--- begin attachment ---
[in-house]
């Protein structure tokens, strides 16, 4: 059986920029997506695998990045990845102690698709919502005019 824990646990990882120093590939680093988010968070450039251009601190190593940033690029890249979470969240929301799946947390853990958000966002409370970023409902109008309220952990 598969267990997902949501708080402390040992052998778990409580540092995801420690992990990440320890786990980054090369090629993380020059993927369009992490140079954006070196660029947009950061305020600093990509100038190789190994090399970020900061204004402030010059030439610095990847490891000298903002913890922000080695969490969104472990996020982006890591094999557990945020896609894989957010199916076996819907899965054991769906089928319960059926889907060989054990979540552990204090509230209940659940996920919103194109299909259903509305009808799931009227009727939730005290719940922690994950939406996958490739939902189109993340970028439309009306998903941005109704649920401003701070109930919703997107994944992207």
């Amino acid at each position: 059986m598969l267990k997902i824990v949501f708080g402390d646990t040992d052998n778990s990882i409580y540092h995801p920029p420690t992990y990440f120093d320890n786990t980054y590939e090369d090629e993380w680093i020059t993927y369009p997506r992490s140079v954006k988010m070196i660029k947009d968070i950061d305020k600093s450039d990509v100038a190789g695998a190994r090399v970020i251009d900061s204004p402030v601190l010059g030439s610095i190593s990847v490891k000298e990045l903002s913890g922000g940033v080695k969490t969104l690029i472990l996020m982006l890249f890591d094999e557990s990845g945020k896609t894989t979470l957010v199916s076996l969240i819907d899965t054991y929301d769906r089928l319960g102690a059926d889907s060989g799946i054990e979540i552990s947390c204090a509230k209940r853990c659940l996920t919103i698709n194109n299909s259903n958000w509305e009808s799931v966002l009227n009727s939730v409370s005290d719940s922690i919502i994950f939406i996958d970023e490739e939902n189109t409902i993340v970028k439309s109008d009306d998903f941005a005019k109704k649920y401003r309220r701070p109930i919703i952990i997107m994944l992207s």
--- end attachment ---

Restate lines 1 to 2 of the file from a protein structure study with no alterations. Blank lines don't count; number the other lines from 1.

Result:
[in-house]
């Protein structure tokens, strides 16, 4: 059986920029997506695998990045990845102690698709919502005019 824990646990990882120093590939680093988010968070450039251009601190190593940033690029890249979470969240929301799946947390853990958000966002409370970023409902109008309220952990 598969267990997902949501708080402390040992052998778990409580540092995801420690992990990440320890786990980054090369090629993380020059993927369009992490140079954006070196660029947009950061305020600093990509100038190789190994090399970020900061204004402030010059030439610095990847490891000298903002913890922000080695969490969104472990996020982006890591094999557990945020896609894989957010199916076996819907899965054991769906089928319960059926889907060989054990979540552990204090509230209940659940996920919103194109299909259903509305009808799931009227009727939730005290719940922690994950939406996958490739939902189109993340970028439309009306998903941005109704649920401003701070109930919703997107994944992207």